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When we make it personal - the battle.

2 Chronicles 20.1-30

How long have I loved this story? I'm not sure.

How many times have I taught it? Quite a few.

But the other morning as I was studying, I got a whole new take.

Come with me to 2 Chronicles, chapter 20. link:

This is an incredible story. Here's the scene--Jehoshaphat is made aware that he is about to be attacked by a 'vast' army--Ammonites, Moabites and Meunites--three foes. To say that his back is against the wall is an understatement, but what is his response? Jehoshaphat prays to God for help and declares a fast, (as a respected leader, the people heed his words). From the temple courtyard, he stands and addresses his Commander in Chief, God. Notice how he starts his prayer with adoration and then recalls how God has taken care of the people up until this point. He concludes his prayer with, "we have no power to face this vast army that is attacking us. We do not know what to do, but our eyes are upon you."


Your attention? With this realization of our helplessness, we have a call to surrender. This is the time we decide we want God to truly take the lead in our lives... This is when we call out to him, surrender ourselves and transfer what is coming against us into his capable hands.

So, Jehoshaphat? The Lord hears his prayer and sends a message to the people:

Do not be afraid or discouraged because of this vast army.”

For the battle is not yours, but God's. (verse 15)

What are you up against, my friend, trying to fight, control or solve on your own?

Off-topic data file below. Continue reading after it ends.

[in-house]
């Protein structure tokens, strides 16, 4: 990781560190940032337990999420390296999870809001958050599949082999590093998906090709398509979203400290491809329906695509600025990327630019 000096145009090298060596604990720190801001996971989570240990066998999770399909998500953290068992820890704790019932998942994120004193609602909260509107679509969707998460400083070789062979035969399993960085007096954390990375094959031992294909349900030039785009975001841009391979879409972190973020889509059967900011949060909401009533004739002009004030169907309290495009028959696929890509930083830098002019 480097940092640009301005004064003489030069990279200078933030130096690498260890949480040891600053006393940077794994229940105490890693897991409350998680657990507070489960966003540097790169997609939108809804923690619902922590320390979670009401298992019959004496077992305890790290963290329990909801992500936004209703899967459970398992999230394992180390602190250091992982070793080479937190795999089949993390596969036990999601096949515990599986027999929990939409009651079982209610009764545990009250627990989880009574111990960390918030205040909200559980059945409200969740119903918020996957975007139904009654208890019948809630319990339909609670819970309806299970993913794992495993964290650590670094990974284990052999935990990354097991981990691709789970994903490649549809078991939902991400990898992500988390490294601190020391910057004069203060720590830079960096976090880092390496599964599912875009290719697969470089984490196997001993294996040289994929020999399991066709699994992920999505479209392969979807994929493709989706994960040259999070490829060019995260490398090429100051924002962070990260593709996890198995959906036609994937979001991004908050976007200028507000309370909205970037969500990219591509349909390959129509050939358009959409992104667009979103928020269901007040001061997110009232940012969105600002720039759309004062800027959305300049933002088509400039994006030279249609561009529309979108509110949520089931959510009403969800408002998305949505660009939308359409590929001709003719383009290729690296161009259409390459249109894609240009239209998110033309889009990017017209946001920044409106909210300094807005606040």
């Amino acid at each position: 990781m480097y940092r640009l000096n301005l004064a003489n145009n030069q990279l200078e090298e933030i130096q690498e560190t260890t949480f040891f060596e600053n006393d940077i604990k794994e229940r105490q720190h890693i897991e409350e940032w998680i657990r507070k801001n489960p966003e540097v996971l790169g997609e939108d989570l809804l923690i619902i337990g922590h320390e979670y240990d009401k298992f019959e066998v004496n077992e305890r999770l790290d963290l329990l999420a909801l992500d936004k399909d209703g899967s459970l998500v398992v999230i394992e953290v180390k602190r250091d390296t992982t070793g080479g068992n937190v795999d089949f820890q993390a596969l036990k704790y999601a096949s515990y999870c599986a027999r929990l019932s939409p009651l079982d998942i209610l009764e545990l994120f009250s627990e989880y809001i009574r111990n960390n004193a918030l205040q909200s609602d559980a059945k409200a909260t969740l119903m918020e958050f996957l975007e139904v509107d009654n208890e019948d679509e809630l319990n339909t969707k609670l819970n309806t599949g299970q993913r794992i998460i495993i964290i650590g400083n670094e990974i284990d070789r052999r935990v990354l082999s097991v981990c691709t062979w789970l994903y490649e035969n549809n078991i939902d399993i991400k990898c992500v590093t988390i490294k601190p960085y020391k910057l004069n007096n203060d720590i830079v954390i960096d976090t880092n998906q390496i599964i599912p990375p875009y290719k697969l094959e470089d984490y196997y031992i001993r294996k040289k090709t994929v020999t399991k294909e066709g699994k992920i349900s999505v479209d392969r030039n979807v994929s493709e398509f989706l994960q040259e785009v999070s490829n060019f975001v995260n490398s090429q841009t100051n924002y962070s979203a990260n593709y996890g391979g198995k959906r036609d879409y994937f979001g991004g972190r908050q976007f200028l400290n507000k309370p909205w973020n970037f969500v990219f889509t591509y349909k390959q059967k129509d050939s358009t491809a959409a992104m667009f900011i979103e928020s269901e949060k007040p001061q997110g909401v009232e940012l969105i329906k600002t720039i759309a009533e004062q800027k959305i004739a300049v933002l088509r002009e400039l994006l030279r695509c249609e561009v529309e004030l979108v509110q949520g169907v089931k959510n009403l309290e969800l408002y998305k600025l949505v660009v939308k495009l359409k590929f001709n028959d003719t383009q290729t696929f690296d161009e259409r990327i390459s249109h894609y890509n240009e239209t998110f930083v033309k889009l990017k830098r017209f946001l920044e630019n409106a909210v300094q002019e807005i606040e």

Could we stop right here and pray? From Southern California to New York, down to Florida to Portugal, the Netherlands, to Kenya and South Africa, the Philippines and India---let us join together in prayer: Dear God, SOME OF US ARE IN A BATTLE RIGHT NOW… nothing escapes your notice and nothing has caught you by surprise. You told us to pray continually, to bring our needs to you. Note: time to make this personal. As I prayed the other morning, like Jehoshaphat, I named my three foes: Ammon, Moab, etc. (that which I was wrestling with and trying to solve on my own), and surrendered, literally writing those things out in my prayer journal and putting them at the foot of the cross.

I invite you to do the same right now. Take the truths from Ezra's writing here in 2 Chronicles, apprehend them and apply them to yourself in prayer.

Dear Lord, Won't you take our 'three things'

--could be seemingly impossible work situations,

--the cancer diagnosis,

--mounting pressure in a relationship,

--fear of ___? etc.

We do not know what to do, but our eyes are on you, Lord. We give you what we are trying to manage or fix; we will not be afraid, we will not let ourselves be discouraged. We take you at your word--the battle is not ours, but yours. Our trust is in you, sweet Lord. Come, move. . . In your powerful name we pray, Amen.

Meanwhile back on the hillside with Jehoshaphat . . . what happens? Well, as his men are marching down to face the battle, Jehoshaphat appoints men to sing praises to God-- (can you just imagine what the opposition was thinking as they heard them coming? Crazy Jews)-- certain of the victory God had promised them (verse 17). The opposing armies then turn on each other, destroy one another, and Jehoshaphat's men never have to fight! Isn’t that crazy? Oh, how I love this story of God's faithfulness!

Once again, we see how different things are when we are operating in God's economy--God didn't just help Jehoshaphat's armies, he caused the other armies to destroy each other so that Jehoshaphat's men never had to fight the battle! Not much has changed in 3000 years. God is still willing . . . no, not just willing, but wanting to fight our (just) battles. Surrender yourself to God, and then surrender whatever concerns you today; go ahead, he's big enough. What’s more, he’s good enough.

Man, I love a good story, especially when it shows the power of our God wielded through the prayers of the faithful. God wants to fight our battles ... will you let him?

Fight song: Battle Belongs, Phil Wickham,


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